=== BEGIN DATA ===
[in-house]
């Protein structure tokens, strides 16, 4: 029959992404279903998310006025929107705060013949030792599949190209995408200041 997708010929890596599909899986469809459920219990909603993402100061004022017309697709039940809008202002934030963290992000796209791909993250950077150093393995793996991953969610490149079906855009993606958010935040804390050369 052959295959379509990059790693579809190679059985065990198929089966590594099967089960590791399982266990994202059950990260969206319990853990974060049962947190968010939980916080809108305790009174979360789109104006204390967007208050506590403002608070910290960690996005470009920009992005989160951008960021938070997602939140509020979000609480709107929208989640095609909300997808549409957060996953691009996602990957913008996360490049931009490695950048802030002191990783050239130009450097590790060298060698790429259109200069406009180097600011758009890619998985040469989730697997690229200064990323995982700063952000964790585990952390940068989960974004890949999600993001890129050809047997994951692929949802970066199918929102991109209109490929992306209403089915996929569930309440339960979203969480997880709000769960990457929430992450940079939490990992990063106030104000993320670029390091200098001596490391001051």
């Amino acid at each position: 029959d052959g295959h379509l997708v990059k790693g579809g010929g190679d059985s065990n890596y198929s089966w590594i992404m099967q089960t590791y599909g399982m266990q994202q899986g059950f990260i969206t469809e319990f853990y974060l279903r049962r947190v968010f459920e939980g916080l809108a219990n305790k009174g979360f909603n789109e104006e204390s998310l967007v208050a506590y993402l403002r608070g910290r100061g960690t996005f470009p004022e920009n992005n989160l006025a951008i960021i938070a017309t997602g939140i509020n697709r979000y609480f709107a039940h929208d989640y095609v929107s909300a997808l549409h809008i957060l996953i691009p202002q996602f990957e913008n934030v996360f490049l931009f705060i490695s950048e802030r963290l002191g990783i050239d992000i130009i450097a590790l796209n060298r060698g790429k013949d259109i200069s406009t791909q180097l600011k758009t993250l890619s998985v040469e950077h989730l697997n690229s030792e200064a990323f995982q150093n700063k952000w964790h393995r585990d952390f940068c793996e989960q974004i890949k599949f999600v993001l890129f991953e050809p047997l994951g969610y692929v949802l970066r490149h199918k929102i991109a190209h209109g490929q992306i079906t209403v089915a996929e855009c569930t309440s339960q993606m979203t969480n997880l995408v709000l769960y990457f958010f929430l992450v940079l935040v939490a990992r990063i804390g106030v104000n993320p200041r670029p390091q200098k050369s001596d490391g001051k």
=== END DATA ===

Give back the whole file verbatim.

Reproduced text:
[in-house]
């Protein structure tokens, strides 16, 4: 029959992404279903998310006025929107705060013949030792599949190209995408200041 997708010929890596599909899986469809459920219990909603993402100061004022017309697709039940809008202002934030963290992000796209791909993250950077150093393995793996991953969610490149079906855009993606958010935040804390050369 052959295959379509990059790693579809190679059985065990198929089966590594099967089960590791399982266990994202059950990260969206319990853990974060049962947190968010939980916080809108305790009174979360789109104006204390967007208050506590403002608070910290960690996005470009920009992005989160951008960021938070997602939140509020979000609480709107929208989640095609909300997808549409957060996953691009996602990957913008996360490049931009490695950048802030002191990783050239130009450097590790060298060698790429259109200069406009180097600011758009890619998985040469989730697997690229200064990323995982700063952000964790585990952390940068989960974004890949999600993001890129050809047997994951692929949802970066199918929102991109209109490929992306209403089915996929569930309440339960979203969480997880709000769960990457929430992450940079939490990992990063106030104000993320670029390091200098001596490391001051």
């Amino acid at each position: 029959d052959g295959h379509l997708v990059k790693g579809g010929g190679d059985s065990n890596y198929s089966w590594i992404m099967q089960t590791y599909g399982m266990q994202q899986g059950f990260i969206t469809e319990f853990y974060l279903r049962r947190v968010f459920e939980g916080l809108a219990n305790k009174g979360f909603n789109e104006e204390s998310l967007v208050a506590y993402l403002r608070g910290r100061g960690t996005f470009p004022e920009n992005n989160l006025a951008i960021i938070a017309t997602g939140i509020n697709r979000y609480f709107a039940h929208d989640y095609v929107s909300a997808l549409h809008i957060l996953i691009p202002q996602f990957e913008n934030v996360f490049l931009f705060i490695s950048e802030r963290l002191g990783i050239d992000i130009i450097a590790l796209n060298r060698g790429k013949d259109i200069s406009t791909q180097l600011k758009t993250l890619s998985v040469e950077h989730l697997n690229s030792e200064a990323f995982q150093n700063k952000w964790h393995r585990d952390f940068c793996e989960q974004i890949k599949f999600v993001l890129f991953e050809p047997l994951g969610y692929v949802l970066r490149h199918k929102i991109a190209h209109g490929q992306i079906t209403v089915a996929e855009c569930t309440s339960q993606m979203t969480n997880l995408v709000l769960y990457f958010f929430l992450v940079l935040v939490a990992r990063i804390g106030v104000n993320p200041r670029p390091q200098k050369s001596d490391g001051k």